Friday, September 10, 2010

Republic Pictures Celebrates 75 Years

Forget MGM – how many tapdancers have you noticed bucking and winging across the screens of your local multiplex lately? The Golden Age movie studio that has really had the biggest influence on modern-day Hollywood is Republic Pictures, the legendary B-picture factory once located in the Studio City district of Los Angeles’ San Fernando Valley. Republic specialized in pop escapism decades before the phrase “summer blockbuster” was invented, mass-producing a steady stream of serials, Westerns, action adventures, sci-fi flicks, mysteries, melodramas and yes, even musicals, between the mid-1930s and the late-1950s. In that dinosaur era before computers and green screens, Republic’s films boasted the best special effects in the business; and in 1941 the studio even made the first live-action movie based on a comic book superhero, The Adventures of Captain Marvel. But it wasn’t all explosions, masked heroes and cliffhangers. Republic had more sedate moments, too, releasing critical darlings like Orson Welles’ Macbeth (1948) and John Ford’s The Quiet Man (1952).

The “Thrill Factory” has faded into history, but on Sept. 25 movie fans will have the rare opportunity to walk where cowboys Gene Autry and Roy Rogers rode when the Cultural Affairs Committee of the Studio City Neighborhood Council and Museum of the San Fernando Valley salute the 75th anniversary of Republic Pictures with a celebration on its former lot, now CBS Studio Center.

The Republic Pictures lot, circa the early 1950s.
The festivities will include appearances by Republic stars Adrian Booth, Anne Jeffreys, Hugh O'Brian, Jane Withers and Theodore Bikel; screenings of classic Republic films; stunt shows; fast-draw demonstrations; rope twirlers; trick horses; lectures; book signings; live musical performances and on-site cancellation of the United States Postal Service’s Cowboys of the Silver Screen commemorative postage stamps. Best of all, admission to the shindig is free. John Wayne, Republic’s biggest contract star, would have been mighty pleased.

The 40-acre Republic/CBS Studio Center lot has seen its fair share of Hollywood history. Opened in 1928 as Mack Sennett Studios, it was built by the King of Comedy as an assembly line to churn out two-reel slapstick shorts. Sennett went bankrupt five years later, and the property became an independent production facility for low-budget filmmakers. Mascot Pictures, which specialized in Saturday matinee serials like The Phantom Empire (1935), took over most of the space and the lot became known as Mascot Studios.

In 1935, Mascot merged with three other Poverty Row companies along with film-processing laboratory Consolidated Film Industries to form Republic Pictures. Over the next 25 years, 1,081 features, serials, animated cartoons, short subjects and training films were produced on studio grounds, some even starring A-listers like Errol Flynn, Barbara Stanwyck, Myrna Loy and Robert Mitchum.

Sedona and Republic are historically joined at the hip. In 1946, the studio built a Western street set for John Wayne’s Angel and the Badman near Coffee Pot Rock that was left standing at the end of filming and became a major enticement for other companies to shoot their movies there. The Fabulous Texan, a Republic A-Western starring B-cowboy William Elliott, was partially photographed around the area in 1947 and was soon followed by a pair of experimental two-day location shoots Republic saw as a way to keep production values high and costs low for its mid-budget Western opuses, Hellfire and Singing Guns.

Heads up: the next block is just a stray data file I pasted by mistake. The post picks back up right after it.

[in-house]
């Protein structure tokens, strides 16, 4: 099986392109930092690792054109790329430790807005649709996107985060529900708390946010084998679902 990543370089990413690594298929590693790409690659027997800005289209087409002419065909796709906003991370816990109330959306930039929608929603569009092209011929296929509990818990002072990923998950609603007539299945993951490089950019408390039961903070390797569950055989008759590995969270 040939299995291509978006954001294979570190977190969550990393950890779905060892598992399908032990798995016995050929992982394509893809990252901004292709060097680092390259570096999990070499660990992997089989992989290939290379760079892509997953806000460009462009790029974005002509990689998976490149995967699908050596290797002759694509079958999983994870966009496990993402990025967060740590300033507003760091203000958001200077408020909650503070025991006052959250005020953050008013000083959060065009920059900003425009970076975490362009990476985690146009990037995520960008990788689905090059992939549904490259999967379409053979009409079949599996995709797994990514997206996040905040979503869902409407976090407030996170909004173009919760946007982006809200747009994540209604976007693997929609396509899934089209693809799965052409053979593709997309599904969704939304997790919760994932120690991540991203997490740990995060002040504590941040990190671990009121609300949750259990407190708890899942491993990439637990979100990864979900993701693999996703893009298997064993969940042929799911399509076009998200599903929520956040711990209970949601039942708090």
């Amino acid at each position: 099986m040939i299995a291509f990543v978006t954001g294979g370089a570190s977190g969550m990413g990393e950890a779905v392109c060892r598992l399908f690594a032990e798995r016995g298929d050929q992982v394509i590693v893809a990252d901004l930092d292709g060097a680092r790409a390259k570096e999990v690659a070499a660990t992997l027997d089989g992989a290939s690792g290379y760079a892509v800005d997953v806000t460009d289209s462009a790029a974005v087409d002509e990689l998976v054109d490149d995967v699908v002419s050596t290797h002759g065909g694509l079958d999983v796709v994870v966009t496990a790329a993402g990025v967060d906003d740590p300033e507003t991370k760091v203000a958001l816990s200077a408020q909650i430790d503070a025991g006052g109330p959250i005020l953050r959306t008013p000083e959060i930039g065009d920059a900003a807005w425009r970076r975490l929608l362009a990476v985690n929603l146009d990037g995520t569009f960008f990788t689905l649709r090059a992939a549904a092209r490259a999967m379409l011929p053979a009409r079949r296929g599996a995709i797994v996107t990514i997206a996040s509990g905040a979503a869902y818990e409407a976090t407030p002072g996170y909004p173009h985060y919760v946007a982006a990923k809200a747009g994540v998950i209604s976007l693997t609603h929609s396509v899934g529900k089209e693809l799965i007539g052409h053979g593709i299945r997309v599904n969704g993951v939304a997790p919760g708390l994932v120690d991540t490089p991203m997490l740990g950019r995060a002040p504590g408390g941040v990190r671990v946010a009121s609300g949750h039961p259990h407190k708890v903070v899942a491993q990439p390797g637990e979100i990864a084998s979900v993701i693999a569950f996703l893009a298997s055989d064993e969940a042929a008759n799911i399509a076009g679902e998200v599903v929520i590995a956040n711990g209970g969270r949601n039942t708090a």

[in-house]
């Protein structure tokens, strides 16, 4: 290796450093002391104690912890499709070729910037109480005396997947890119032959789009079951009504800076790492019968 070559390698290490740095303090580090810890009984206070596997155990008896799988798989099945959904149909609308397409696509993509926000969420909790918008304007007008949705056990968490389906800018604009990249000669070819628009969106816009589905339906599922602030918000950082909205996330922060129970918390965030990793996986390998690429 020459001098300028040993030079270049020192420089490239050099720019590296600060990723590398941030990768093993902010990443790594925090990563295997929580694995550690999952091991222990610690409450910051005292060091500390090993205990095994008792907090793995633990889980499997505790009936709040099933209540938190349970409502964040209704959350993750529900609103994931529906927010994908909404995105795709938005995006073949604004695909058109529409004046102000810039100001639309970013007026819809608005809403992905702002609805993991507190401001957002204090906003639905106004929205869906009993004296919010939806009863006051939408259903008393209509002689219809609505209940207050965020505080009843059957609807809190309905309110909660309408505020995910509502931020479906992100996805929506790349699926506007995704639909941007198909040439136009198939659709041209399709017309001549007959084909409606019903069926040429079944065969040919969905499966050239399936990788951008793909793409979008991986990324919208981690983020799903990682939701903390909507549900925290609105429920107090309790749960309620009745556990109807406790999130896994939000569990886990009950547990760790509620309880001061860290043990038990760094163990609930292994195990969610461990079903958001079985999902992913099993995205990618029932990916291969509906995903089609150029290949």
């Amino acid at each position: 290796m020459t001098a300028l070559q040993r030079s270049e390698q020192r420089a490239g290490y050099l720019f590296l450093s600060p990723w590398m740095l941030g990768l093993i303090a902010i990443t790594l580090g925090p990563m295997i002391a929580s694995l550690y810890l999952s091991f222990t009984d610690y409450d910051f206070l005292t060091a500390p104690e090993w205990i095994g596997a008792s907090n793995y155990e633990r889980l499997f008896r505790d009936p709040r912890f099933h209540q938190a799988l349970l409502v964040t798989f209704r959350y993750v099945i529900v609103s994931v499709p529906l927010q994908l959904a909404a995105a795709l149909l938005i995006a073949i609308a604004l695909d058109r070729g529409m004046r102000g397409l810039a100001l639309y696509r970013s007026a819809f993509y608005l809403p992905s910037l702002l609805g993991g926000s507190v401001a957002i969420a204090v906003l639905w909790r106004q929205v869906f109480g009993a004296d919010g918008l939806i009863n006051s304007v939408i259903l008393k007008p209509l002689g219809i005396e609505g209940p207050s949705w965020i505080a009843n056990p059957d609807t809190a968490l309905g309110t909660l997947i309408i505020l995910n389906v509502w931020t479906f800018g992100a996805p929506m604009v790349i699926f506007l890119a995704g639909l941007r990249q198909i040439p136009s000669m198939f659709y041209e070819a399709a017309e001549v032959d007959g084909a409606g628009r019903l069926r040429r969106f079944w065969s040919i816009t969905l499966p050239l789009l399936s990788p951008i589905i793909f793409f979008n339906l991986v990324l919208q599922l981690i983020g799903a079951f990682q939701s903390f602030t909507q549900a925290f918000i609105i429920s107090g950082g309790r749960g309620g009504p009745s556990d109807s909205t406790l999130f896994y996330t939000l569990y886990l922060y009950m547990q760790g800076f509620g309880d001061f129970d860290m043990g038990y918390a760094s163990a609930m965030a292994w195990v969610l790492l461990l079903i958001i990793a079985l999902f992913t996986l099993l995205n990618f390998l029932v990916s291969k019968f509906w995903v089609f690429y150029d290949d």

Without question, the greatest collaboration between Republic and Sedona was Johnny Guitar, Nicholas Ray’s over-the-top 1954 Truecolor Western starring adversaries Joan Crawford and Mercedes McCambridge. The film, a critical dud when originally released, is now considered a masterpiece and listed on the Library of Congress’ National Film Registry as an American cultural treasure.

Despite its later acclaim, by 1963 Republic was under siege. CBS leased the studio lot from the ailing company, which by then was reduced to surviving by renting its old film library to TV stations, and the lot was formally renamed CBS Studio Center. (The network bought the property in 1967.) Today, CBS Studio Center is one of the busiest sitcom production facilities in Los Angeles.

CBS Studio Center is one of the few lots in Hollywood that doesn’t offer tours, and it isn’t open to the public. So don’t miss this rare opportunity to celebrate the late, great Republic Pictures on its home turf. Who knows? You might have to hang on for 75 years to get another chance – and time is the only cliffhanger with no chance of an escape.

Director Nicholas Ray (kneeling) and Joan Crawford check out Johnny Guitar’s script during filming at Republic studio.

Republic Pictures’ 75th Anniversary Celebration will take place Sept. 25 from 11 a.m. to 5 p.m. at CBS Studio Center, 4024 Radford Ave., in Studio City, Calif. Admission is free. For more info, call the Studio City Neighborhood Council at 818-655-5400, e-mail or visit

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